Leaving Cray for Buckden with Sam and Fiona
 

Fiona and Sam were running really well and soon disappeared. James was behind me and the positions looked settled at Capplestone Gate. Then I messed up, followed a wall for a little too long and drifted off left. Once back on track I could see James in front. I did try to catch him but he caught a second wind and was running really well. I got to Yarnbury just after 8:30 pm, about an hour and 10 minutes down on last year. Just the trot down into Grassington then round to Threshfield to go. I think I could still see James on the first road section but the gap wasn’t changing.

I got all reflective on the last run in – my run this year had been unspectacular and absolutely predictable, but I was pleased I had tried. If I had run a sensible race maybe I could’ve been a bit quicker? But I would’ve always wondered what could have been. This way I knew I had tried and the best runners had won, and I actually feel more pleased about my run in 2019 now.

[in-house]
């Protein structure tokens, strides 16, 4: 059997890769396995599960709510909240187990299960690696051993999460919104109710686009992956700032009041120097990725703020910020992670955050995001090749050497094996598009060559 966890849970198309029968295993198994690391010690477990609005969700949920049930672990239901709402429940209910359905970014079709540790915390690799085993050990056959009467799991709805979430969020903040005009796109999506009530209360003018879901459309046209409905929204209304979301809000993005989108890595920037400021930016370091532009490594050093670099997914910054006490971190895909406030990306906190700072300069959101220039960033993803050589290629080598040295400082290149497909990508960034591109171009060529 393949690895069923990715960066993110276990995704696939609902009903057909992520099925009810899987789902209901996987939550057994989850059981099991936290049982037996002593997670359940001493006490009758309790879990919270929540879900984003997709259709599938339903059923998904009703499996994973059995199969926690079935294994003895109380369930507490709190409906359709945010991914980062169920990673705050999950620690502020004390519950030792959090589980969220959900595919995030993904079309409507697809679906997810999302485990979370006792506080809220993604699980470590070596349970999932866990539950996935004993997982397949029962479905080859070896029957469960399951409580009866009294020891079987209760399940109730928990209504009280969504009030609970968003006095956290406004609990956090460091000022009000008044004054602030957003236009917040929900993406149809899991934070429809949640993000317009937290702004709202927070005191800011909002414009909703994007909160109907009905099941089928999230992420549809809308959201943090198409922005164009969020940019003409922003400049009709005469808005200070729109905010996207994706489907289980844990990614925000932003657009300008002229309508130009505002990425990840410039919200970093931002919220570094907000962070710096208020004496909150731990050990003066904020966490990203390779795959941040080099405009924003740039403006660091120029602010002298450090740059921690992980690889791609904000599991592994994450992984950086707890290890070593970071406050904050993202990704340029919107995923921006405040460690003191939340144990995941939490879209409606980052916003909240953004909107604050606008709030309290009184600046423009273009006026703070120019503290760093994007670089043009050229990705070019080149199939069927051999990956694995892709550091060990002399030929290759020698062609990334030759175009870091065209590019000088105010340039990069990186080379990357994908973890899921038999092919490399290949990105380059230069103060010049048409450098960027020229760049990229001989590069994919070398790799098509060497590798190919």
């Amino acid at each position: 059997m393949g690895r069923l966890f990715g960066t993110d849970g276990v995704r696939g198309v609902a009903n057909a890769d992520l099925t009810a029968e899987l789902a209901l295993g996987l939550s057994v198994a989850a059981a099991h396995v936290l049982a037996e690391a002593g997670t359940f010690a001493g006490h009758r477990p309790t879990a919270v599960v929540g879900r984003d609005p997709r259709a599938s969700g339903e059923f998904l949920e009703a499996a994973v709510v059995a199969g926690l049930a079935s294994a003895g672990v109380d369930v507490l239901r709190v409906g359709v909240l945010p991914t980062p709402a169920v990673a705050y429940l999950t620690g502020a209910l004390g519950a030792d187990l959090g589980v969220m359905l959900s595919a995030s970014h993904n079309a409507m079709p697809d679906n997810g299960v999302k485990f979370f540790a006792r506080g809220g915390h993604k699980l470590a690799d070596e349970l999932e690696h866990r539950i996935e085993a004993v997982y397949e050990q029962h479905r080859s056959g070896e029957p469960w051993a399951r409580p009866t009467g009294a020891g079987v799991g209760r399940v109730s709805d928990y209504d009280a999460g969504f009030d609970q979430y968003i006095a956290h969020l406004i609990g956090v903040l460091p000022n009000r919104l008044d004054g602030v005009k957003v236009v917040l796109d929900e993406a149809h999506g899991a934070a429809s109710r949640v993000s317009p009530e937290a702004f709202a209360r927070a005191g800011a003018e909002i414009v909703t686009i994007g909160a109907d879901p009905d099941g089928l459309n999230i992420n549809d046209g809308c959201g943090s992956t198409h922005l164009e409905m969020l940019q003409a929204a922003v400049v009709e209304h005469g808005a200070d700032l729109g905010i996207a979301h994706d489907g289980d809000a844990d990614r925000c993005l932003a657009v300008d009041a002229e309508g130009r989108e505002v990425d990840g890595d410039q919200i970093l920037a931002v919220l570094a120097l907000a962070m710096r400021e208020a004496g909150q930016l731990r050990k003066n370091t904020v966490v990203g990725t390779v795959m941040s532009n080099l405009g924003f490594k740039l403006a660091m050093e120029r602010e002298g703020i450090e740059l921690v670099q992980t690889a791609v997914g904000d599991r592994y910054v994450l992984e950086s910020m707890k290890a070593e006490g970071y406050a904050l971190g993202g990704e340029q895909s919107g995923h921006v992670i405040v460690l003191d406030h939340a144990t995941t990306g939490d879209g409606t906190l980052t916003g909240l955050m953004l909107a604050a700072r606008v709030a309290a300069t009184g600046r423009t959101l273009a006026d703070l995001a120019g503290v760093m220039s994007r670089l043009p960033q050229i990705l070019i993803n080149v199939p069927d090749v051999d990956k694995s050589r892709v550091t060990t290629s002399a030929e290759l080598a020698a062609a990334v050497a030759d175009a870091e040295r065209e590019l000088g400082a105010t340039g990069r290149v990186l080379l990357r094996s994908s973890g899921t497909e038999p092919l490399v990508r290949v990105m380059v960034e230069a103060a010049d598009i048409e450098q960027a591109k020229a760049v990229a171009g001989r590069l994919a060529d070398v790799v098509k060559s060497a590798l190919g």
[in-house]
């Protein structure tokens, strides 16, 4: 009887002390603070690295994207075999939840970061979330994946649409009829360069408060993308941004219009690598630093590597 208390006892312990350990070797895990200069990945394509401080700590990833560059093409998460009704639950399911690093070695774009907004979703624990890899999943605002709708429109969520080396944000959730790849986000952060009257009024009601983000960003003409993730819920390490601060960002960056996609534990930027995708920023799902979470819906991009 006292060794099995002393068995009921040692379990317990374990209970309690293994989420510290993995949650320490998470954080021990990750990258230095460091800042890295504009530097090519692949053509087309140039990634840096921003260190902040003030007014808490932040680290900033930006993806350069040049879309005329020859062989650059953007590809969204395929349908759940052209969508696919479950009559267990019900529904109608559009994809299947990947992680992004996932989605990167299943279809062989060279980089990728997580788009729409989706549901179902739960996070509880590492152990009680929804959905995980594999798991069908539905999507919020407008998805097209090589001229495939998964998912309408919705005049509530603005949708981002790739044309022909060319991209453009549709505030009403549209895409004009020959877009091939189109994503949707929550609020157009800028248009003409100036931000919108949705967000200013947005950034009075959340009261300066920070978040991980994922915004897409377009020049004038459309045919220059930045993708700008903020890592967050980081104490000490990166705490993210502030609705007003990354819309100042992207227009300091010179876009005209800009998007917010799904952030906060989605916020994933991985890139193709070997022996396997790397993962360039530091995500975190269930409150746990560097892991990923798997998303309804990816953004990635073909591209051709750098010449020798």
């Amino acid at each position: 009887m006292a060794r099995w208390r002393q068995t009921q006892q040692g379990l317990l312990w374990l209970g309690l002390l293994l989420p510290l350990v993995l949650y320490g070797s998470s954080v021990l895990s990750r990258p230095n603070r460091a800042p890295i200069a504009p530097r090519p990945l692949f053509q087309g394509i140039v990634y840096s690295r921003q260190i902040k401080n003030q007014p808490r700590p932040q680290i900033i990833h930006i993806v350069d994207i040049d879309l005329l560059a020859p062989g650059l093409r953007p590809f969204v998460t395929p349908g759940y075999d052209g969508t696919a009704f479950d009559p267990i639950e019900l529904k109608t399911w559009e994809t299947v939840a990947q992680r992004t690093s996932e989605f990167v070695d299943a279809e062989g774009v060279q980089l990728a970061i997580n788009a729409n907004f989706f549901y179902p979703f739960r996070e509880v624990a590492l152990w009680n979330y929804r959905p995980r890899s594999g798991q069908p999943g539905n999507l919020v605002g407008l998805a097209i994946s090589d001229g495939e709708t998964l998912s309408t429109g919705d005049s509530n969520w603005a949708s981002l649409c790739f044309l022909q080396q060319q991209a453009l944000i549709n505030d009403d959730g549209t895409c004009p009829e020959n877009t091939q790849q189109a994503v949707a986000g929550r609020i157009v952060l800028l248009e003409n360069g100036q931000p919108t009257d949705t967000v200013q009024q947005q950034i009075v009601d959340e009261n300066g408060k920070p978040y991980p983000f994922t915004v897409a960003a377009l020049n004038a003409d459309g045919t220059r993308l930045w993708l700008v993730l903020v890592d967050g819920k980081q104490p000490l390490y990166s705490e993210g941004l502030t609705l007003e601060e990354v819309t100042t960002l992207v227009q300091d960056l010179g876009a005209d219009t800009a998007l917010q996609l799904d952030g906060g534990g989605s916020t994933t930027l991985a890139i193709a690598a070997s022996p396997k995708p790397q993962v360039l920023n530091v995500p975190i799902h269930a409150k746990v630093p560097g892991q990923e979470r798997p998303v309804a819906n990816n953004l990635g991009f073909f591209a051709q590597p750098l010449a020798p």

Ooooh look how steely and focussed I was. 2019 (l) and 2022 (r)

So there we go. Damian and Oli finished joint first in 11:23. Sam finished third in 12:07. Fiona Pascall was first woman and 4th overall in 12:08, James was 5th in 12:26 and I was 6th a minute later. Our original Ingleborough fun bus group were spread over the next three hours or so, including Laurence in 15th place, meaning we won the team prize for Dark Peak.

 

James and I at the finish

The Fellsman is STILL my favourite race, the organisers are STILL fantastic and lovely, it still retains its mad balance between a proper serious fell race and a big Scout hike, and I absolutely love it.

Thanks as ever to Mum and Dad for coming out to support (and for most of the photos), everyone else who cheered or cared, and to Scott who gave me so much gear I’m still working through it. Congratulations to the nicest men in running, and cheers for letting me join you for a bit. Next time I’ll try to be there at the end.